Michael Woodley and said to me “He is our Law Carrier,” and then one by one so did the others who were present when it was explained to me what a Law Carrier meant.

At the end of our three day trip we finished up in Roebourne and at long last I met the Wirlu-murra Yindjibarndi, previously having only talked to some of them by phone or ad hoc on the streets of Roebourne, as I have visited Roebourne four times in the last year.

I saw amidst them what I have seen amidst the Yindjibarndi Aboriginal Corporation folk, that they are equally just, kind and dignified and they are equally ‘salt of the earth.’ Remedy is not afar if the will is there and many have the capacity to bring it forth sooner rather than later and I hope this will be the case. We need not waste our days in hopeless and cruel dispute and especially when this comes at the cost of human worth and human merit, it’s just bullshit to do so.

Neville Power is also a pilot – planes and helicopters – and he personally flew the company copter from one mine site to another. I listened to every word that he and Mr Elliott uttered during the fl ights, about the mine sites, about the country we were flying above at about only 1,400 feet altitude. It is a vast sea of Pilbara land that is intertwined with megalithic Fortescue operations – My eyes followed hundreds of miles of Fortescue railway and I watched the 2.7 kilometre Fortescue trains speed across the Pilbara with their rich iron ore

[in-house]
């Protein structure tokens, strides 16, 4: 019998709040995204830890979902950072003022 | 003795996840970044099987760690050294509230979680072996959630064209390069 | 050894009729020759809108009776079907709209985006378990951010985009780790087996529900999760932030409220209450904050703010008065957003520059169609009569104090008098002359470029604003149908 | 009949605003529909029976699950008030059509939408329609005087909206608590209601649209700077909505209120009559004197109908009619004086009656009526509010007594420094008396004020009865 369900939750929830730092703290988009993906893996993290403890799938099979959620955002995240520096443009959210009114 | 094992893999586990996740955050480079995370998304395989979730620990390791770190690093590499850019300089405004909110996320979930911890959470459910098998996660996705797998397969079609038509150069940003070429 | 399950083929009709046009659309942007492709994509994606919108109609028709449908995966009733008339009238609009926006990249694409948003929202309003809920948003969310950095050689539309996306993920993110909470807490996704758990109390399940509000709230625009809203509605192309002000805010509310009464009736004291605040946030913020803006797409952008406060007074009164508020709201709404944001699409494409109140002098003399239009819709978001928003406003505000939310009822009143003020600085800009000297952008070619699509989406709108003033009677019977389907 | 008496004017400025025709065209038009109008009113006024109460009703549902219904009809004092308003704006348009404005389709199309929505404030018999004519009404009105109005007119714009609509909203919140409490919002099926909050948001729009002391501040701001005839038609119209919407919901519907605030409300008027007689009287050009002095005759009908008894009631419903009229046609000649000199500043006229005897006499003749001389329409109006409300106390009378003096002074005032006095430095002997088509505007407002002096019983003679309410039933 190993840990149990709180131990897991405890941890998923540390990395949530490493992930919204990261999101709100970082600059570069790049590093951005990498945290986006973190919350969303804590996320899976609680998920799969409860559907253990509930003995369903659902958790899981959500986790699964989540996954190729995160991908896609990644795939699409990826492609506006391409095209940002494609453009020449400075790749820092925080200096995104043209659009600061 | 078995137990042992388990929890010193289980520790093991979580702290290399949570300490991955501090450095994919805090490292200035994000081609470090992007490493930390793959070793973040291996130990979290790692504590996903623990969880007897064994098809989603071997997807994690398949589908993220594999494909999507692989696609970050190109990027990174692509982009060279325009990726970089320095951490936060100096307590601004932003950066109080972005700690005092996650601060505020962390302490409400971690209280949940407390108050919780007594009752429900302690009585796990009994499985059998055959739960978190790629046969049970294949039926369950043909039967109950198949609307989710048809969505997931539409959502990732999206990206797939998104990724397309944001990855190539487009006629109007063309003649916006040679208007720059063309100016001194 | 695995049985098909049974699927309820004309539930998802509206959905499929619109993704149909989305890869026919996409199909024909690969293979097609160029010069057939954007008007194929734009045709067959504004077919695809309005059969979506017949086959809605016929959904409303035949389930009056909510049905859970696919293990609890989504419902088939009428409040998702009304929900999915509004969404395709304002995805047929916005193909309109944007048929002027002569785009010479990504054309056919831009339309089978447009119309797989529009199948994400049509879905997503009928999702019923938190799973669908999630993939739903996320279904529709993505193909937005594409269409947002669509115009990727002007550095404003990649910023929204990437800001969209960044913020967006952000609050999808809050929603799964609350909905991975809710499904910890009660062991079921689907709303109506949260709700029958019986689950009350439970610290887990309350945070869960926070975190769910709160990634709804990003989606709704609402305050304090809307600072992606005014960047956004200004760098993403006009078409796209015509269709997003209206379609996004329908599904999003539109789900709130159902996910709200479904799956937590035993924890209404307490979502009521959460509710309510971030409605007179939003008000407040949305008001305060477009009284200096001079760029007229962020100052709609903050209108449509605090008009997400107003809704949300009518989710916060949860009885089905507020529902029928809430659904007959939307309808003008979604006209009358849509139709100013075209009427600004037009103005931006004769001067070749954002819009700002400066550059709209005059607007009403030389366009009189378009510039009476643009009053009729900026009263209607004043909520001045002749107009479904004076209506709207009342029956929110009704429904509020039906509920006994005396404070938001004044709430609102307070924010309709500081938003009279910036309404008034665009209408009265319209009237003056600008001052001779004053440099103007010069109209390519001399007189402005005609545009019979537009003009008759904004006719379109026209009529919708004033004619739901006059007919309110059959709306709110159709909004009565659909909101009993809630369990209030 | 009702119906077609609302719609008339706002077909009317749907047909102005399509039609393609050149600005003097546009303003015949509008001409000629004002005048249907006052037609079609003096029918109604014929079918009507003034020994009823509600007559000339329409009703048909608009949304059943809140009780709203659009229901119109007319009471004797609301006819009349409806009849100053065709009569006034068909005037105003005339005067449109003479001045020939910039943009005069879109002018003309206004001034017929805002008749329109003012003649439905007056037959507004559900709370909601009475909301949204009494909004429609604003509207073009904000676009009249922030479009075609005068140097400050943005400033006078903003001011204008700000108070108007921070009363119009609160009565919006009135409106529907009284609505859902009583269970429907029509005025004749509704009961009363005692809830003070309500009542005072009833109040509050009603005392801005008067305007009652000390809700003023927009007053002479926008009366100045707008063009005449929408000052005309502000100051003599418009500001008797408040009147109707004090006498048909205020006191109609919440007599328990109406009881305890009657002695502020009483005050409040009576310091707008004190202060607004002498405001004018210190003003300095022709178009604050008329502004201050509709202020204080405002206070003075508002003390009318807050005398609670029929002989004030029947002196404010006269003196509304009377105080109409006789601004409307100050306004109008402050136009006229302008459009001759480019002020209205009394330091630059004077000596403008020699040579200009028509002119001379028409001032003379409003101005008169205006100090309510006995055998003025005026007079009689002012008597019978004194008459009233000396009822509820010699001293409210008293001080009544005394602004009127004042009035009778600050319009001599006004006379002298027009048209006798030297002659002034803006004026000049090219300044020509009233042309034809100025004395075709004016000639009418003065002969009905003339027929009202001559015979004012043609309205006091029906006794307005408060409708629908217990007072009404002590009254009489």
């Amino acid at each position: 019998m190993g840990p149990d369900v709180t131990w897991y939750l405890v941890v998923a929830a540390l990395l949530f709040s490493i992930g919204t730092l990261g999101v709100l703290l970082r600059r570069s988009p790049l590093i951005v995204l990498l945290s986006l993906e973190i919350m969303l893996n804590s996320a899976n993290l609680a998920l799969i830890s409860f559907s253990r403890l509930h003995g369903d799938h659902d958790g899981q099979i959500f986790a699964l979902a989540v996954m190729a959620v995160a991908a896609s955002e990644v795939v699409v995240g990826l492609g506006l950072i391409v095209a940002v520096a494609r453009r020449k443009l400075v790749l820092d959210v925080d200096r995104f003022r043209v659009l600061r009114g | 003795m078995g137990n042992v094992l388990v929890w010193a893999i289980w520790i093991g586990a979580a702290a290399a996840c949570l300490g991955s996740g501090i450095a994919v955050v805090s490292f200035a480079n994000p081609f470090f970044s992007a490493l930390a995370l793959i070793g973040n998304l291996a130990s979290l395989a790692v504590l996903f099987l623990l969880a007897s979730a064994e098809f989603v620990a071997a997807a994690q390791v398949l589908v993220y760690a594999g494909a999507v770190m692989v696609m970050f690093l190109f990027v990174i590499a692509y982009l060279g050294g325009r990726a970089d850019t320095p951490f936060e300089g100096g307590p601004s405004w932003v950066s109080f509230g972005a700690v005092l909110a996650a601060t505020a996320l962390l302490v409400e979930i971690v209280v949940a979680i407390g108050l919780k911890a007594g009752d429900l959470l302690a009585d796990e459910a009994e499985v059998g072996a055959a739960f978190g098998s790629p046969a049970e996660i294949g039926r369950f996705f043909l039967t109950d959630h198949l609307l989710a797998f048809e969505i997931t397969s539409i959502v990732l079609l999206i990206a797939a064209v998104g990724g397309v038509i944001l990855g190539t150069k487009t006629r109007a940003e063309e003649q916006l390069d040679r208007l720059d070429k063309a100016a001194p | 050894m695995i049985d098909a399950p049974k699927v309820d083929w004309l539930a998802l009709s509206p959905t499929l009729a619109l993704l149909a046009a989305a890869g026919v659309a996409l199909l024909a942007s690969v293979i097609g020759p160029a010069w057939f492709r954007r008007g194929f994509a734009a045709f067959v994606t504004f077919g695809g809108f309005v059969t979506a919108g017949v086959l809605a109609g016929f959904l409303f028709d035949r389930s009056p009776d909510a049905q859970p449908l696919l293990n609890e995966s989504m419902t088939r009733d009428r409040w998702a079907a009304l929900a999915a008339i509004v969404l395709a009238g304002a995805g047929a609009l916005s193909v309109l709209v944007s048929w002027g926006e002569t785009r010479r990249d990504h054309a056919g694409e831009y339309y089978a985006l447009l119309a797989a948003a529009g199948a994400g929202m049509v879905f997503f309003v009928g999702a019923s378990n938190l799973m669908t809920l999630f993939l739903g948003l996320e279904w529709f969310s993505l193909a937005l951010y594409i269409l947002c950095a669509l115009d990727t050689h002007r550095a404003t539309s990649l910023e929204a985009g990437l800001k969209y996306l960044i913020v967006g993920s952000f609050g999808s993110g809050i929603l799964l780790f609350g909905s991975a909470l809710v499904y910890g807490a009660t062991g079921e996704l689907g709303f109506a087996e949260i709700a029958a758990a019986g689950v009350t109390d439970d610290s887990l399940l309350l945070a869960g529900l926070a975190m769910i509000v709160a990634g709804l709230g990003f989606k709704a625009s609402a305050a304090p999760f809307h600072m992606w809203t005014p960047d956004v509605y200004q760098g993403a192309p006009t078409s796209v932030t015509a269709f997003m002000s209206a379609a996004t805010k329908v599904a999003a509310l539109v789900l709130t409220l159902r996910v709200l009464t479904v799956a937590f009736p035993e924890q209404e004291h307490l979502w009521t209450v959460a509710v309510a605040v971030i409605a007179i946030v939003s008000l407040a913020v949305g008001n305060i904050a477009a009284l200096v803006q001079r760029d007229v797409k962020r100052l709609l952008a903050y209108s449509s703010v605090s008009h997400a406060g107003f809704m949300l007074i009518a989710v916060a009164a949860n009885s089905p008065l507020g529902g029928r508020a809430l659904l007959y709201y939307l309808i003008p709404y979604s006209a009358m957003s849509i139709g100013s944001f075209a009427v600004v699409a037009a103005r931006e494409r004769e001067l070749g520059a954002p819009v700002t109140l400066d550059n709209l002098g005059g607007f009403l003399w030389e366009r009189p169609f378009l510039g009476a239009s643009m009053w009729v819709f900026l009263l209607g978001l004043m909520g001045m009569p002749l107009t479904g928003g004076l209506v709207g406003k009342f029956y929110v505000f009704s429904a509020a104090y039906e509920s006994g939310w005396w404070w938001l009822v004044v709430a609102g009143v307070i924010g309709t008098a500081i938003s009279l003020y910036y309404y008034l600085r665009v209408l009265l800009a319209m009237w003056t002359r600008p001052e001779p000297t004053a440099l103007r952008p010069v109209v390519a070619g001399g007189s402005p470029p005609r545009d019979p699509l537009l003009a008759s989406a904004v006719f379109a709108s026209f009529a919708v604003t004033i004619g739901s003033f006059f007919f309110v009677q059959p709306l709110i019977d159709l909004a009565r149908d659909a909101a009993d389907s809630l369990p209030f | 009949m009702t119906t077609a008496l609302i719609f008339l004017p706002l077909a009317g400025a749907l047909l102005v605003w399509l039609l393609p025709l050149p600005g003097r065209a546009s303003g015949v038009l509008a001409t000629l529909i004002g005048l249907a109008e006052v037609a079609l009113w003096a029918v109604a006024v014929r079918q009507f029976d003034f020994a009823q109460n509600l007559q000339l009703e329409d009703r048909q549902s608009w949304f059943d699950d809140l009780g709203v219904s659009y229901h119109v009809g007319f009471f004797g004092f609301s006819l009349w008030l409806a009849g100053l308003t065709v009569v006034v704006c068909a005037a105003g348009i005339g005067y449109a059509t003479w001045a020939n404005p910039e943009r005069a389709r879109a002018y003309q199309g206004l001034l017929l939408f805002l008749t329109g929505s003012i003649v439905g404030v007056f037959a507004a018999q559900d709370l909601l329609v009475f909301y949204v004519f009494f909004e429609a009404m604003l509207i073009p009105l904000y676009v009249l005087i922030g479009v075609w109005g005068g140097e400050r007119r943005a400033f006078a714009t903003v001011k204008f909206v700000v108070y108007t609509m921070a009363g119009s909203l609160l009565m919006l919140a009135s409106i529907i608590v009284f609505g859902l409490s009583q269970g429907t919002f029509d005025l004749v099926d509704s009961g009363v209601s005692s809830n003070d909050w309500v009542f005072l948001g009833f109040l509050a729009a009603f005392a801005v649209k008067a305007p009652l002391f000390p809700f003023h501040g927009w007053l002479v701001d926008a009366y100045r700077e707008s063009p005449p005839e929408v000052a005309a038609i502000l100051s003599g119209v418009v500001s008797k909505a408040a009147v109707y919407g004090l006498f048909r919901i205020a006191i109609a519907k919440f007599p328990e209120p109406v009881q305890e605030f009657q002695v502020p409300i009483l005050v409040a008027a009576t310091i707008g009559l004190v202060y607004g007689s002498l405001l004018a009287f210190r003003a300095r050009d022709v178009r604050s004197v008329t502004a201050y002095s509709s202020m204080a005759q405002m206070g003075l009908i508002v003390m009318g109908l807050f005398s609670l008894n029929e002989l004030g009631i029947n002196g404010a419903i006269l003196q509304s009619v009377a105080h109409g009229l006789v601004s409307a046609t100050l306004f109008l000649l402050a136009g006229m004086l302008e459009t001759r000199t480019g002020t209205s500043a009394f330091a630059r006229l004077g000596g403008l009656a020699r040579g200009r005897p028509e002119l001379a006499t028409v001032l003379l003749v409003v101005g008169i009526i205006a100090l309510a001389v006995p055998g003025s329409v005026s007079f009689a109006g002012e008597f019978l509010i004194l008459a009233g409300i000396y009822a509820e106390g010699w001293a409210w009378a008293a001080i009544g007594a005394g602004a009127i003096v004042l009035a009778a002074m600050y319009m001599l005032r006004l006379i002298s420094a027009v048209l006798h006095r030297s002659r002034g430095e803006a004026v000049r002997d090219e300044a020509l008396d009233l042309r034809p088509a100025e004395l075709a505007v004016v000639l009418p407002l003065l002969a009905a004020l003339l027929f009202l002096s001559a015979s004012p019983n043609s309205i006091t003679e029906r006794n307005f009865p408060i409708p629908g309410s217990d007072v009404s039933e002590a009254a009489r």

cradled in huge wagons to Port Hedland to fill some of the world’s largest ships and onwards bound to countries such as China.

I looked down at the Solomon rail loop, the Solomon rail spur approximately 130 km
long. Fortescue has the world’s heaviest haul line with a 40 tonne axle load capacity. Each train carries up to 33,000 tonnes of mostly high grade iron ore. Each train has 240 wagons. Currently, there are 13 Fortescue iron ore trains daily from Cloudbreak, Christmas Creek and Solomon.

The rail infrastructure includes 700 km of track and 10 bridges. I looked down at all this, listening to Mr Power and Mr Elliott and thinking there is room for all of us. The Yindjibarndi peoples are minnows in a vast sea of Fortescue operations stretching over tenements belonging to numerous Native Title groups. I see the day that the fight between Yindjibarndi and Fortescue will end because in the end there is good in everyone, I have seen it for myself within Fortescue and in what they do for Aboriginal peoples and I have seen it in the Yindjibarndi peoples and in what they are prepared to sacrifi ce for what they believe in.

The good in each other has to come together, crafted, melded, coalesced as the common good, not just for each other’s sakes however as an example to everyone nationwide.